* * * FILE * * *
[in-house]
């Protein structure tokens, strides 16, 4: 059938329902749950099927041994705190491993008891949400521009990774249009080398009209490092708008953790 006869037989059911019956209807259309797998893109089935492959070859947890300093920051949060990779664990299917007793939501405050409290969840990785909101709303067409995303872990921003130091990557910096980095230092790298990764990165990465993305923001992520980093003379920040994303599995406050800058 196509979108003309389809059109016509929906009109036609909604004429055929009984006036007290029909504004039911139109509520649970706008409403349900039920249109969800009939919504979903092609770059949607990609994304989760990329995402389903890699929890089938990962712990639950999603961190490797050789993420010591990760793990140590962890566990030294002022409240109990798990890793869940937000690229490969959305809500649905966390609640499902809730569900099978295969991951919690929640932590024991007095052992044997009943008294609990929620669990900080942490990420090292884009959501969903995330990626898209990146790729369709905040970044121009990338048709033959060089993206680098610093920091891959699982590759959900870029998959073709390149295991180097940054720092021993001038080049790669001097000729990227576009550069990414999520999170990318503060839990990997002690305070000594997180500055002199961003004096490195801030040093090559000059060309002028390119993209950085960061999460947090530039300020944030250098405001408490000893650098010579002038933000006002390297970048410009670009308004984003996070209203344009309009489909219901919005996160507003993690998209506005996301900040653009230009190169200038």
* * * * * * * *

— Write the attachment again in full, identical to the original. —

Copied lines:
[in-house]
């Protein structure tokens, strides 16, 4: 059938329902749950099927041994705190491993008891949400521009990774249009080398009209490092708008953790 006869037989059911019956209807259309797998893109089935492959070859947890300093920051949060990779664990299917007793939501405050409290969840990785909101709303067409995303872990921003130091990557910096980095230092790298990764990165990465993305923001992520980093003379920040994303599995406050800058 196509979108003309389809059109016509929906009109036609909604004429055929009984006036007290029909504004039911139109509520649970706008409403349900039920249109969800009939919504979903092609770059949607990609994304989760990329995402389903890699929890089938990962712990639950999603961190490797050789993420010591990760793990140590962890566990030294002022409240109990798990890793869940937000690229490969959305809500649905966390609640499902809730569900099978295969991951919690929640932590024991007095052992044997009943008294609990929620669990900080942490990420090292884009959501969903995330990626898209990146790729369709905040970044121009990338048709033959060089993206680098610093920091891959699982590759959900870029998959073709390149295991180097940054720092021993001038080049790669001097000729990227576009550069990414999520999170990318503060839990990997002690305070000594997180500055002199961003004096490195801030040093090559000059060309002028390119993209950085960061999460947090530039300020944030250098405001408490000893650098010579002038933000006002390297970048410009670009308004984003996070209203344009309009489909219901919005996160507003993690998209506005996301900040653009230009190169200038």